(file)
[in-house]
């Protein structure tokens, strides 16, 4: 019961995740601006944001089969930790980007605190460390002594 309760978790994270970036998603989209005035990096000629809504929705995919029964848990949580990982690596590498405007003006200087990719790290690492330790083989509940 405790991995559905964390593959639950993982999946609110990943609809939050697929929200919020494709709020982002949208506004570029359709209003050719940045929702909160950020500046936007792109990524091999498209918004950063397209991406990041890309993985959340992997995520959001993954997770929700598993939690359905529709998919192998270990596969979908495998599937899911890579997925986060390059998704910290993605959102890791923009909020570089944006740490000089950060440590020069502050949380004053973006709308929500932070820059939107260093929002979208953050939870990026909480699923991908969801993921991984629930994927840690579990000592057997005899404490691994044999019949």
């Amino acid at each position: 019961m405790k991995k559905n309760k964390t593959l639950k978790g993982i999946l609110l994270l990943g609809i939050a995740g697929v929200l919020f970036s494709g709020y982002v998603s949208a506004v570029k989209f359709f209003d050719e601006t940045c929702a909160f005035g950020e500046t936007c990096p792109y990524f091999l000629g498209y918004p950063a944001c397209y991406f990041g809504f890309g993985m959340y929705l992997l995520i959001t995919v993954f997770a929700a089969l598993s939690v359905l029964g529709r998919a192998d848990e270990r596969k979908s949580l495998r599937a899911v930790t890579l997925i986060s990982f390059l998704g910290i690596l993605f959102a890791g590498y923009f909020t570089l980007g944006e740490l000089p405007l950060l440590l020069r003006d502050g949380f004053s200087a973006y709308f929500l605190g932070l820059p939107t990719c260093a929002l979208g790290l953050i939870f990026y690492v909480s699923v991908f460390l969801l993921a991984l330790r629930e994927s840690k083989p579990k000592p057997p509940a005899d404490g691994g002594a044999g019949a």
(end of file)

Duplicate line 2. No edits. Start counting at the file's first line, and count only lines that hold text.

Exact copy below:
């Protein structure tokens, strides 16, 4: 019961995740601006944001089969930790980007605190460390002594 309760978790994270970036998603989209005035990096000629809504929705995919029964848990949580990982690596590498405007003006200087990719790290690492330790083989509940 405790991995559905964390593959639950993982999946609110990943609809939050697929929200919020494709709020982002949208506004570029359709209003050719940045929702909160950020500046936007792109990524091999498209918004950063397209991406990041890309993985959340992997995520959001993954997770929700598993939690359905529709998919192998270990596969979908495998599937899911890579997925986060390059998704910290993605959102890791923009909020570089944006740490000089950060440590020069502050949380004053973006709308929500932070820059939107260093929002979208953050939870990026909480699923991908969801993921991984629930994927840690579990000592057997005899404490691994044999019949």